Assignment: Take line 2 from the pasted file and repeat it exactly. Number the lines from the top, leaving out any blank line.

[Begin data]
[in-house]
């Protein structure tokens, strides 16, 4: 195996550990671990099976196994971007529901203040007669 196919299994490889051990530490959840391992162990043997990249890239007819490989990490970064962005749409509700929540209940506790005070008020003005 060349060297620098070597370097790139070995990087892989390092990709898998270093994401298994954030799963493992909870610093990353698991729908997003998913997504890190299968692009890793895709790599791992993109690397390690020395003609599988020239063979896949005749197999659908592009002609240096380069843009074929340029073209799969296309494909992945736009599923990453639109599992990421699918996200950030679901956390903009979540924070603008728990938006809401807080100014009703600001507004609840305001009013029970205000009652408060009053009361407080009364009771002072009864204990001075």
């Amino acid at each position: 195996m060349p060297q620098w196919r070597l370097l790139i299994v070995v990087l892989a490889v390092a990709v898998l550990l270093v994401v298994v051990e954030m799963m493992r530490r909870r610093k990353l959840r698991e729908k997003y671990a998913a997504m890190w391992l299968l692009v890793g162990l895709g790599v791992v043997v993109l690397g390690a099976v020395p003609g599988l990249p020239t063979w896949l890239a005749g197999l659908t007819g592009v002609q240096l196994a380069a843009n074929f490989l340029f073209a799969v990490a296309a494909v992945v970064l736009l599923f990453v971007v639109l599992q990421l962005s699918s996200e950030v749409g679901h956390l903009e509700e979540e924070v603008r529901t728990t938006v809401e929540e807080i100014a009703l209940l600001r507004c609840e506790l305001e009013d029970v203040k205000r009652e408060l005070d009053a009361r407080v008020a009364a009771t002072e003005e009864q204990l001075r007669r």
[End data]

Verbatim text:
């Protein structure tokens, strides 16, 4: 195996550990671990099976196994971007529901203040007669 196919299994490889051990530490959840391992162990043997990249890239007819490989990490970064962005749409509700929540209940506790005070008020003005 060349060297620098070597370097790139070995990087892989390092990709898998270093994401298994954030799963493992909870610093990353698991729908997003998913997504890190299968692009890793895709790599791992993109690397390690020395003609599988020239063979896949005749197999659908592009002609240096380069843009074929340029073209799969296309494909992945736009599923990453639109599992990421699918996200950030679901956390903009979540924070603008728990938006809401807080100014009703600001507004609840305001009013029970205000009652408060009053009361407080009364009771002072009864204990001075």